It's been just over a year since Darryl Hunt took his own life in a parking lot in Winston-Salem, an act that shocked a community of people who looked up to him as an icon of graceful strength.

Hunt served 19 years in prison for a murder he did not commit. After his exoneration in 2004, he became an advocate for criminal justice reform, touring the country to talk about his experiences and lobbying legislators for change.

After his death, former Winston-Salem Journal reporter Phoebe Zerwick set out to discover what happened in the final days of Hunt's life.

After a year of reporting, she published a first-person account of what she found. WFDD's Sean Bueter spoke with her about it this week.

Interview Highlights

When Zerwick invited Hunt to speak to a class she was teaching, she remembers hearing the turmoil in the stories he told about his days in prison.

I remember thinking that afternoon that there was so much of his story and his life that I had never really spoken with him about, as a journalist, and so much of his story that had gone untold. And then when he died, I suppose that idea came back to me that there was so much of his life that I didn't understand and that the public didn't understand.

On digging into the difficult final weeks of a man who many in the community saw as strong, compassionate and graceful:

Well I suppose the first thing I would say is we're all complex right and we're all flawed and I think he was all those things that we saw. But I think that what I found was that it came at a price.

The public had begun to see some of this because it became very public back in 2014 when there was an allegation of domestic violence. So it was pretty obvious that his personal life was unraveling. But what I found was, when I reviewed the autopsy report with the medical examiner – and I spoke to her at great length – [Hunt] had been telling pretty much everybody that he knew, everybody who was close to him, that he had advanced cancer and she could find no evidence of cancer. And that was, I would say, really shocking and shocking to the people who were very close to him.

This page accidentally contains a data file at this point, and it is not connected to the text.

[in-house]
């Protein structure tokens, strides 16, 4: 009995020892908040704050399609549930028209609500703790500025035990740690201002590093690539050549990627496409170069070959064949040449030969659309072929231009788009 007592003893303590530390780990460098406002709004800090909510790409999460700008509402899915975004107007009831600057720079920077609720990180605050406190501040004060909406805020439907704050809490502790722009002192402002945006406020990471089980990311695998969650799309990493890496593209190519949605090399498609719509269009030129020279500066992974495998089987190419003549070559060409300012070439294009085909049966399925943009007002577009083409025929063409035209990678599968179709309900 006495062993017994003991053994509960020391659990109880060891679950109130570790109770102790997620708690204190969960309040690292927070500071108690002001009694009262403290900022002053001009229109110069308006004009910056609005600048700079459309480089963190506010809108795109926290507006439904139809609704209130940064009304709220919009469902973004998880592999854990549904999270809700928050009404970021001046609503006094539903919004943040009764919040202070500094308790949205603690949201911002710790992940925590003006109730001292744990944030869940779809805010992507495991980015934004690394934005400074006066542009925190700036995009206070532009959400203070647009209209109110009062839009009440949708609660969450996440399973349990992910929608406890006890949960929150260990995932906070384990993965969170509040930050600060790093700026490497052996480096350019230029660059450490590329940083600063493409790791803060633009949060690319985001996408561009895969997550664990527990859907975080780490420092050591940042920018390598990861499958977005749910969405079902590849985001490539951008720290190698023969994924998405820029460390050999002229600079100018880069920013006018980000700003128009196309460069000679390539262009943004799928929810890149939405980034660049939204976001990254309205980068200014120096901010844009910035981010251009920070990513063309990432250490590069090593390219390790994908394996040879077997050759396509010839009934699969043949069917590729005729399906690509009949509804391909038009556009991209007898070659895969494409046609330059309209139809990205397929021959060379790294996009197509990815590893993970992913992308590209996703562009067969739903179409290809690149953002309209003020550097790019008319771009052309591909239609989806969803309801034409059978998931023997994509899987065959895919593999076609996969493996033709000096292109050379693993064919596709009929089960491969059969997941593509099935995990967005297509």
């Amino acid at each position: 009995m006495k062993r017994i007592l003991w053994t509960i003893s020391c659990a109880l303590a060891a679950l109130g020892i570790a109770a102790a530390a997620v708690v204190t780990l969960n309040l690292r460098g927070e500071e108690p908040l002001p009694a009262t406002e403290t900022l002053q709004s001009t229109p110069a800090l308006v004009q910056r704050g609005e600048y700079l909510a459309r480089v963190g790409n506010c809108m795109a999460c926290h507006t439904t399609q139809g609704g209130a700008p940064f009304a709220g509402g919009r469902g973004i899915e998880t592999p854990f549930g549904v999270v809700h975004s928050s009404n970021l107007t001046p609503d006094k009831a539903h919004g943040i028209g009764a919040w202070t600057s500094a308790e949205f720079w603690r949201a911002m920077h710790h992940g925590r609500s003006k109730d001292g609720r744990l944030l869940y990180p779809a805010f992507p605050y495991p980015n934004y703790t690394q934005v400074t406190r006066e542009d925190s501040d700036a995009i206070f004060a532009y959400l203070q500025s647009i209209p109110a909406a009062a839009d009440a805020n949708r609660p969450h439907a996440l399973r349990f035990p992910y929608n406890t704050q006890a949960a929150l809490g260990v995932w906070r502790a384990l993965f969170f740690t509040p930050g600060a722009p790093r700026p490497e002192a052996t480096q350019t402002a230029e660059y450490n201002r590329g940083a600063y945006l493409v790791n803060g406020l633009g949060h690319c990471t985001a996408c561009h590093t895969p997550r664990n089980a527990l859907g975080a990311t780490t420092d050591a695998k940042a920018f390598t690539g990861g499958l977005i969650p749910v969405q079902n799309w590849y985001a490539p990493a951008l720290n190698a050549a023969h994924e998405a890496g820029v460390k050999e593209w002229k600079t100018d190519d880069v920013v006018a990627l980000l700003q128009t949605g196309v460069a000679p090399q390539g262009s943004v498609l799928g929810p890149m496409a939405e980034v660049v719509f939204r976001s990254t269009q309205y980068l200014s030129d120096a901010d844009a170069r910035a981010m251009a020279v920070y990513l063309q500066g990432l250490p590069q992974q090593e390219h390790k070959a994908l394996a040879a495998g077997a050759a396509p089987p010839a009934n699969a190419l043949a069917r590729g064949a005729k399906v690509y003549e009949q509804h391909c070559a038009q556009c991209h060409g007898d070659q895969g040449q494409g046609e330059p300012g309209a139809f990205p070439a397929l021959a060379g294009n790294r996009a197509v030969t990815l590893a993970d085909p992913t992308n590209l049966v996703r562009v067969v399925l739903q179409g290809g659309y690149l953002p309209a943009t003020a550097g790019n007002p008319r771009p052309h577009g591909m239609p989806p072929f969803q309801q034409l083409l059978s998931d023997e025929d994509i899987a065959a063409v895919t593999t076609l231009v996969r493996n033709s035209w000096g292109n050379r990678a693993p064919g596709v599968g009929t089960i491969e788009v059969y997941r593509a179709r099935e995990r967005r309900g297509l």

I also heard from people who were close to him, especially his ex-wife, that he had been taking drugs and other people who were close to him had heard it but never really believed it. But I found that that was true. And what I finally concluded, and other people who knew him well came around to thinking about it this way, was that Darryl really didn't want to let people down. And the expectations of him were very high. And to admit to all of us that he was struggling like that, I suppose, was something that he just couldn't do.

On Darryl Hunt's legacy:

I think his legacy is that he worked very hard as an advocate for criminal justice reform. And there were some real advancements in North Carolina that I think he was partly or perhaps entirely responsible for. So, we have the first Innocence Inquiry Commission in the country which means that if someone has a claim of innocence we can go to the Innocence Inquiry Commission and get a hearing. And that is a really profound change.

And there are young lawyers all over the United States now who studied his case, heard from him and have changed the way they think about their legal practice because of their interactions with him. And I'm sure I'm leaving out a whole lot of examples of the kind of impact he had on people.

On how reporting the story affected Zerwick personally:

Well it certainly didn't affect my opinion of him. It makes me really sad to think that he saw suicide as the only alternative for him because the people I talked to about him cared for him deeply and really loved him. And I think there were people in this community who would have been there for him and for whatever reason he didn't feel that they were.

Phoebe Zerwick is a freelance journalist and director of journalism at Wake Forest University. She's also the author of "The Last Days of Darryl Hunt," which you can read here.

(Editor's note: This story has been updated to clarify the manner in which Zerwick's story was published.) 

300x250 Ad

300x250 Ad

Support quality journalism, like the story above, with your gift right now.